HandsOnPhysics HEAT & TEMPERATURE

Physics Concepts

 Mathematics

Converting Between C and F
You often need to convert between the Celsius and Fahrenheit scales. Call
c the temperature of something in Celsius and f the same temperature expressed
as Fahrenheit. Then:
 f = 32 + 9 c / 5
 c = 5 (f  32)/ 9
Heat Flow Equation
Assume one object is at temperature T1, the other is at T2, and that T2
is hotter than T1. Focus your attention to the material between the objects.
Call Q the heat flowing from T2 to T1 that must flow through this material.
Several factors influence how much heat will flow through this material:
 Thickness.
The thickness, d, of the contact material will influence the heat flow.
If you keep everything else constant, but increase the thickness, it will
be more difficult for heat to flow. If you double the thickness, only half
the heat will flow. If you cut the thickness in half, the heat flow will
double.
 Area.
The area, A, of the material in contact with the two objects will influence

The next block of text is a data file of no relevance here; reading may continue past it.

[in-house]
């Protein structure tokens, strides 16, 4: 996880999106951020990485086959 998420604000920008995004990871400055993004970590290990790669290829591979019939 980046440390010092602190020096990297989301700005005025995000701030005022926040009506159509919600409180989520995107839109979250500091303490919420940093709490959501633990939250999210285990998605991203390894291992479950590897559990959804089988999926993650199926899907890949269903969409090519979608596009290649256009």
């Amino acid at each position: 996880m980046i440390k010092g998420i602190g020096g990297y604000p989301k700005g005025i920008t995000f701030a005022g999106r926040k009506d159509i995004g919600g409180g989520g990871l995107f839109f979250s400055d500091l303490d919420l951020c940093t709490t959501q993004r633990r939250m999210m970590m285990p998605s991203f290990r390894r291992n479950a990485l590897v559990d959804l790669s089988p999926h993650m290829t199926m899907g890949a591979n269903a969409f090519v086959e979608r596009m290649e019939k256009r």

the amount of heat flow. If you keep everything else constant, but increase
this area, the heat flow will double. If you cut the area in half, the heat
flow will be halved, also.
 Temperature difference.
The temperature difference, T2  T1 influences the amount of heat flow.
The greater the temperature difference, the more heat will flow. Double
this difference and the heat flow will double, too.
 Material.
Of course the kind of material has a huge impact on the amount of heat flow.
Some materials conduct heat very well and others  insulators 
do not. The specific conductivity, K, is a measure of the ability of any
material to let heat flow through it. The larger K, the more heat will flow,
if all other variables are kept constant. Double the value of K and the
heat flow will double.
 Figure P8
Heat Flow
All these factors can be summarized in one equation:
Q = KA(T2  T1)/d
Q is the heat flow through the conductor from substance2 to substance1.
K is the specific conductivity of the conductor, A is the crosssectional
area of the conductor in contact with the substances. T2  T1 is the
temperature difference across the conductor. d is the thickness of the conductor.
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